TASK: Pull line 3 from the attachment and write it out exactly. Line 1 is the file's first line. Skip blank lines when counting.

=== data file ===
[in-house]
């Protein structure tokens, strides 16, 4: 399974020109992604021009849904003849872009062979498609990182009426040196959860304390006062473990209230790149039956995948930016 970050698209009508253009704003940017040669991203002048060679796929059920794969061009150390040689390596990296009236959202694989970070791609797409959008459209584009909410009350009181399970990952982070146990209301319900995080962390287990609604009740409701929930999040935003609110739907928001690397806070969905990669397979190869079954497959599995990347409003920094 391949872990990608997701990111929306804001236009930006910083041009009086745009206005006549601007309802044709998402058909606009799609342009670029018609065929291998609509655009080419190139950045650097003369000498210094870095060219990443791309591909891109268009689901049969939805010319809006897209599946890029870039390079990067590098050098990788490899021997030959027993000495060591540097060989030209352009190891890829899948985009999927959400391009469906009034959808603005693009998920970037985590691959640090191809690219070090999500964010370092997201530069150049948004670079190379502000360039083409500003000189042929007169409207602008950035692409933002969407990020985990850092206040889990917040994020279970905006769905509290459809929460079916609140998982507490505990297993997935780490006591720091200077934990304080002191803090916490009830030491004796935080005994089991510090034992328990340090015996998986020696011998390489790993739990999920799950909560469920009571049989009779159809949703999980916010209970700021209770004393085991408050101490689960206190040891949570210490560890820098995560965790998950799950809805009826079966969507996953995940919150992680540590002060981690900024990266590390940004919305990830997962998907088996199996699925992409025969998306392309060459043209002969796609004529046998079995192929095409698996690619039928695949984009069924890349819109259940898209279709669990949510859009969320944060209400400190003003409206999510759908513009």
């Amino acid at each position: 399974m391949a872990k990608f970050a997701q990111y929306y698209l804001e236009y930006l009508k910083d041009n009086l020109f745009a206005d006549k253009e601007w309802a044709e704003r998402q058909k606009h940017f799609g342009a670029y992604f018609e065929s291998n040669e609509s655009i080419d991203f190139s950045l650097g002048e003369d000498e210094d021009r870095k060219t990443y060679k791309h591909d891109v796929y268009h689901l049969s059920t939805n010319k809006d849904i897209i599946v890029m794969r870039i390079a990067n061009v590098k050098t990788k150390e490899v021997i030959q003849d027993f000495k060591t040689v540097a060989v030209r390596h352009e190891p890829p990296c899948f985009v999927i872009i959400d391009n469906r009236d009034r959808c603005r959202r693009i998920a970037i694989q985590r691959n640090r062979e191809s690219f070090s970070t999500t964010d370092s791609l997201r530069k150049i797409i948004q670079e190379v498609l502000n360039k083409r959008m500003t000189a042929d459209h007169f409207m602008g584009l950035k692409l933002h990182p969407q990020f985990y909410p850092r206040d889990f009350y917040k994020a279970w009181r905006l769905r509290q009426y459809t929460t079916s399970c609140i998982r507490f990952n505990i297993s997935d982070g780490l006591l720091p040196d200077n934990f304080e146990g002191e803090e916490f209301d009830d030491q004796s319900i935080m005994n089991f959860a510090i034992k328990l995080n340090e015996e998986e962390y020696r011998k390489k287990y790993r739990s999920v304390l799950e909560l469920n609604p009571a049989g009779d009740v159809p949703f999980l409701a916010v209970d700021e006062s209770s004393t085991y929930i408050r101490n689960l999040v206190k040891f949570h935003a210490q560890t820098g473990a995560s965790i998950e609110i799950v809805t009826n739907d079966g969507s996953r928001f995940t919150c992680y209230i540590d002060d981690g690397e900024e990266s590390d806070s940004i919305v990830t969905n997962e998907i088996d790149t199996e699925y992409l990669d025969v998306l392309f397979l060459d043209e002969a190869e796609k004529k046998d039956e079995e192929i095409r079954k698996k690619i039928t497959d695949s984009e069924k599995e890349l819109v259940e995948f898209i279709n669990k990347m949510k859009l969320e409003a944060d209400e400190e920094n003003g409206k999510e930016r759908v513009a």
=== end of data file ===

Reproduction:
């Amino acid at each position: 399974m391949a872990k990608f970050a997701q990111y929306y698209l804001e236009y930006l009508k910083d041009n009086l020109f745009a206005d006549k253009e601007w309802a044709e704003r998402q058909k606009h940017f799609g342009a670029y992604f018609e065929s291998n040669e609509s655009i080419d991203f190139s950045l650097g002048e003369d000498e210094d021009r870095k060219t990443y060679k791309h591909d891109v796929y268009h689901l049969s059920t939805n010319k809006d849904i897209i599946v890029m794969r870039i390079a990067n061009v590098k050098t990788k150390e490899v021997i030959q003849d027993f000495k060591t040689v540097a060989v030209r390596h352009e190891p890829p990296c899948f985009v999927i872009i959400d391009n469906r009236d009034r959808c603005r959202r693009i998920a970037i694989q985590r691959n640090r062979e191809s690219f070090s970070t999500t964010d370092s791609l997201r530069k150049i797409i948004q670079e190379v498609l502000n360039k083409r959008m500003t000189a042929d459209h007169f409207m602008g584009l950035k692409l933002h990182p969407q990020f985990y909410p850092r206040d889990f009350y917040k994020a279970w009181r905006l769905r509290q009426y459809t929460t079916s399970c609140i998982r507490f990952n505990i297993s997935d982070g780490l006591l720091p040196d200077n934990f304080e146990g002191e803090e916490f209301d009830d030491q004796s319900i935080m005994n089991f959860a510090i034992k328990l995080n340090e015996e998986e962390y020696r011998k390489k287990y790993r739990s999920v304390l799950e909560l469920n609604p009571a049989g009779d009740v159809p949703f999980l409701a916010v209970d700021e006062s209770s004393t085991y929930i408050r101490n689960l999040v206190k040891f949570h935003a210490q560890t820098g473990a995560s965790i998950e609110i799950v809805t009826n739907d079966g969507s996953r928001f995940t919150c992680y209230i540590d002060d981690g690397e900024e990266s590390d806070s940004i919305v990830t969905n997962e998907i088996d790149t199996e699925y992409l990669d025969v998306l392309f397979l060459d043209e002969a190869e796609k004529k046998d039956e079995e192929i095409r079954k698996k690619i039928t497959d695949s984009e069924k599995e890349l819109v259940e995948f898209i279709n669990k990347m949510k859009l969320e409003a944060d209400e400190e920094n003003g409206k999510e930016r759908v513009a």